Well maybe not a rant. How about a calm cool collected analysis of your typical garden variety evaluative smart meter. You know the kind. They're built into every camera in existence now. They're infallible according to camera reviewers worldwide. Yet somehow they get more infallible with every new camera release.
The metering is so so so accurate in this camera it nails the exposure on every shot. Paraphased generic camera reviewer
I stopped believing this manure way over a decade ago but being the curious type I always do a bit of due diligence on new cameras. Most of the time not right out of the gate but every once in a while when it crosses my mind. Fueled again by an internet conversation on working method and proximity to a set of images I haven't seen in a few months I thought I would attempt a lucid set of guidelines for deciding on your own working method illustrated with a few examples from my Fuji X100S.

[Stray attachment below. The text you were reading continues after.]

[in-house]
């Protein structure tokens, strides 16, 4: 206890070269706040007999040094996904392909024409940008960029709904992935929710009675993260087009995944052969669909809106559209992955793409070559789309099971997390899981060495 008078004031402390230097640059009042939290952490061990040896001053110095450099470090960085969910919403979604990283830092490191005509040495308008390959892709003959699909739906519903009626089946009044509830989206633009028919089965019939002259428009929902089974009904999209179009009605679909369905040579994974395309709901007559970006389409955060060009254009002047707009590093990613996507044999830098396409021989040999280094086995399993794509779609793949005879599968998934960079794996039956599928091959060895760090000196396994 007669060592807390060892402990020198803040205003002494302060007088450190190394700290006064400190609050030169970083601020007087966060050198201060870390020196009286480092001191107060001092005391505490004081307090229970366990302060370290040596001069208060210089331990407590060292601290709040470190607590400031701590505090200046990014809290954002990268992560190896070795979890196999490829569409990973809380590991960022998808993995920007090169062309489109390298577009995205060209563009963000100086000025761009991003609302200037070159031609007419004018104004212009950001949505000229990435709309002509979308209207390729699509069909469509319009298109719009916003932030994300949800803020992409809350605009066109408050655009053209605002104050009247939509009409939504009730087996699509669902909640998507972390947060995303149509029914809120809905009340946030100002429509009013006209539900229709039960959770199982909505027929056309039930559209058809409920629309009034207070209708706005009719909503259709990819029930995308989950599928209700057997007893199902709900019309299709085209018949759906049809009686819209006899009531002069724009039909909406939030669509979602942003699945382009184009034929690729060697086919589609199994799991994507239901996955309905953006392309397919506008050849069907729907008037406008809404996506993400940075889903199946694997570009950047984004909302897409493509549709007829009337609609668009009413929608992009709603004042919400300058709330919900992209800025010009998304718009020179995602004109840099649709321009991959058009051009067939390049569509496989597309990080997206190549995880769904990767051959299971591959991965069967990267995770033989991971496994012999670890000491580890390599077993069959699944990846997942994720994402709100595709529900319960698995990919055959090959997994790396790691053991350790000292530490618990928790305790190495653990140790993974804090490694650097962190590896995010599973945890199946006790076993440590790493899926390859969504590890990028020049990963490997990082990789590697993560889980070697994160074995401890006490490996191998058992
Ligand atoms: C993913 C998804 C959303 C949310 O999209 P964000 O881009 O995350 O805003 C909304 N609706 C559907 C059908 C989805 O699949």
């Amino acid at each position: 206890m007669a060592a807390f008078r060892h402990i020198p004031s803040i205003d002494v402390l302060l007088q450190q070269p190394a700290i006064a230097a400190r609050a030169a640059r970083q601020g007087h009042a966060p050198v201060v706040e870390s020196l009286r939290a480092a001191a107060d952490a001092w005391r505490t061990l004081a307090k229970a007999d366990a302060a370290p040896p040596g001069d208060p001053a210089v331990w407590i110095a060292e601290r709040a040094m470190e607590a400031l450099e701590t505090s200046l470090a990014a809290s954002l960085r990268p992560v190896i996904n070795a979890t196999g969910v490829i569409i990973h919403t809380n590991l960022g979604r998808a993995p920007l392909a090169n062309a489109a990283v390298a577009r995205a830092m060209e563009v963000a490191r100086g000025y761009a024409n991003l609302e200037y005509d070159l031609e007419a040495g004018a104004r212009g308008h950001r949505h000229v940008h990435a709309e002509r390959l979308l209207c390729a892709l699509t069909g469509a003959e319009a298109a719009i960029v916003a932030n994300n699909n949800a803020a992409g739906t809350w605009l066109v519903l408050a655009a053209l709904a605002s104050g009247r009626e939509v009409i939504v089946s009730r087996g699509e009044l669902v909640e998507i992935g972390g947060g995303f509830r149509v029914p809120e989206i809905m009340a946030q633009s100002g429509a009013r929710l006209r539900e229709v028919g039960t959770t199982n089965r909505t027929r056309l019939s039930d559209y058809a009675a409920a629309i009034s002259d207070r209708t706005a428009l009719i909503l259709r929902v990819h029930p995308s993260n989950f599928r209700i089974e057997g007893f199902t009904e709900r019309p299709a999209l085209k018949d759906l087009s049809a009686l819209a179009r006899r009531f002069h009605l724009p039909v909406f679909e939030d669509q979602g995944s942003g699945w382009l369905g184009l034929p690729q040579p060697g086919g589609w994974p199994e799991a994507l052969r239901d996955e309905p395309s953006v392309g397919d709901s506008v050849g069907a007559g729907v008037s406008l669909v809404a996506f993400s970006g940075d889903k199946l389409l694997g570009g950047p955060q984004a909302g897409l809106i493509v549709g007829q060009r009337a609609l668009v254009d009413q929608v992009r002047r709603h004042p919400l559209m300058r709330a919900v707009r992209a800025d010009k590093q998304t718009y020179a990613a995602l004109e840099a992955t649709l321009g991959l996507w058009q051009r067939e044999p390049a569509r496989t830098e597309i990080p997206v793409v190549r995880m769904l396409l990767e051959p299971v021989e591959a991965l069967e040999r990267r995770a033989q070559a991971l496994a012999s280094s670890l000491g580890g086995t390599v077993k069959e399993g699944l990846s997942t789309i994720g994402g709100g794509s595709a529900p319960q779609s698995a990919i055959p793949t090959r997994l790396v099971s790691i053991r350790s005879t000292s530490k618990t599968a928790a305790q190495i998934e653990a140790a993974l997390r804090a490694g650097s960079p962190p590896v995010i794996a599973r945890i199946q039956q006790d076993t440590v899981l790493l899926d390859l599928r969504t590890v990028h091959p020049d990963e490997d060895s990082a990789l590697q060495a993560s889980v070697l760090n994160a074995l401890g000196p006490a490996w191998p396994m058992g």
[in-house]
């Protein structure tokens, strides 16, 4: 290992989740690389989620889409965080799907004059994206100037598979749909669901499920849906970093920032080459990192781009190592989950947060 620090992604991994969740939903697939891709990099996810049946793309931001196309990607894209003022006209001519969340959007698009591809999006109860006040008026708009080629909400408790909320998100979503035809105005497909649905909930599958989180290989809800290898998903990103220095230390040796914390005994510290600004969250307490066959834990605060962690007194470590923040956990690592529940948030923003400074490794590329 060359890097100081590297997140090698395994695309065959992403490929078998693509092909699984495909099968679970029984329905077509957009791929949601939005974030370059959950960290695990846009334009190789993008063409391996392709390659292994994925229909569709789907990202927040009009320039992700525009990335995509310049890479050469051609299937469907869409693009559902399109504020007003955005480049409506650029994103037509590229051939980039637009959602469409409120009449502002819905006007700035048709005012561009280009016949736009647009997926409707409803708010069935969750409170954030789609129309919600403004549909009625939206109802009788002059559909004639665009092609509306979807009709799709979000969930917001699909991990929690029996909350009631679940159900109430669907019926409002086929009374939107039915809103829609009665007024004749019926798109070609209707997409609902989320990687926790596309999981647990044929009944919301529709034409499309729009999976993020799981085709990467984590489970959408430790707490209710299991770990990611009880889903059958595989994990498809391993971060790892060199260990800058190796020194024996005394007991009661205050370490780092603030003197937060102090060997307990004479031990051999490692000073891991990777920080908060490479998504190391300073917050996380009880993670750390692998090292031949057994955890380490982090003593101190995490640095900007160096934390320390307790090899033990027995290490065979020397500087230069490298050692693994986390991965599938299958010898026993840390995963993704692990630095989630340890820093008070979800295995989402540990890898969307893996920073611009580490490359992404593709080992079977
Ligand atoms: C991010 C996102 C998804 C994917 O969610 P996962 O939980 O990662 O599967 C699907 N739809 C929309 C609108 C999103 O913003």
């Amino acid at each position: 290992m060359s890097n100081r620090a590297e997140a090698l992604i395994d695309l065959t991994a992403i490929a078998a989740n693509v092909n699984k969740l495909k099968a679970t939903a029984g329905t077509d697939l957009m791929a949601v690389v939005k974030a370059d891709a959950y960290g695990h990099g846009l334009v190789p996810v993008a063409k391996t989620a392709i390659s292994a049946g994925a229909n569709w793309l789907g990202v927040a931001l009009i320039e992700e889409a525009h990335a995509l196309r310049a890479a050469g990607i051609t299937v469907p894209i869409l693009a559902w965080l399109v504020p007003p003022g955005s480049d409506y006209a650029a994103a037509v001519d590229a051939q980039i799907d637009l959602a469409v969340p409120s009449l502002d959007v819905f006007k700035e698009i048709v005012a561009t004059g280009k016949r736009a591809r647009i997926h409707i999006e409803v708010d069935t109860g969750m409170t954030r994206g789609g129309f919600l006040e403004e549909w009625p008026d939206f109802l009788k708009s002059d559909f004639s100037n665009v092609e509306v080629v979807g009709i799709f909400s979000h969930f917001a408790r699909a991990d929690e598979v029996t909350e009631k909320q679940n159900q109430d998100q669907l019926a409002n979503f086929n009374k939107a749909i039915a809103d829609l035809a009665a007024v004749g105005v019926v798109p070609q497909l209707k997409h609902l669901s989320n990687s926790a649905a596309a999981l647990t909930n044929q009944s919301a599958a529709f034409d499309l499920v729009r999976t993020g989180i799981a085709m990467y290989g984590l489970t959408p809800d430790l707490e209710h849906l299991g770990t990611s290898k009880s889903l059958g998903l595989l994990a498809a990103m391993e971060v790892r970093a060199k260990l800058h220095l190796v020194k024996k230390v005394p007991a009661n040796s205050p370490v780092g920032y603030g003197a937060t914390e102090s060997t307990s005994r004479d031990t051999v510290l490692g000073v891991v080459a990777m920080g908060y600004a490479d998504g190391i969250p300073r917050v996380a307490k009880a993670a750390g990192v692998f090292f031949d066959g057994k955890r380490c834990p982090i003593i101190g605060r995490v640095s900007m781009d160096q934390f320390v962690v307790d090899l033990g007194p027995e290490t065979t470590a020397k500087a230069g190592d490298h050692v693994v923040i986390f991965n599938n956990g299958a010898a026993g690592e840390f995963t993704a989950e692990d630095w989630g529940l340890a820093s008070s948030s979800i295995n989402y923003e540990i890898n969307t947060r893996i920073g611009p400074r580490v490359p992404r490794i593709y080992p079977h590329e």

You may recall my first road trip to DC was to fiddle with things I usually don't do. One of which was really seeing how I worked with a 35mm FOV given no preconceived notions by getting my go-to 50mm shots out of the way, then shooting the same scene with the 35mm. I am over that. Another thing I mentioned that I fooled with was this allegedly superior auto exposure working method that all the reviewers and new kids somehow believe us faster at what we do. Hey – how can I lay claims to one way of working over another if I don't actually attempt the other way?
Let's layout a typical scenario. At least what I believe is typical:
- Identify a subject.
- Set up shot including exposure.
- Check results - as in chimp.
- Adjust if required.
- Work the scene and the subject for variations.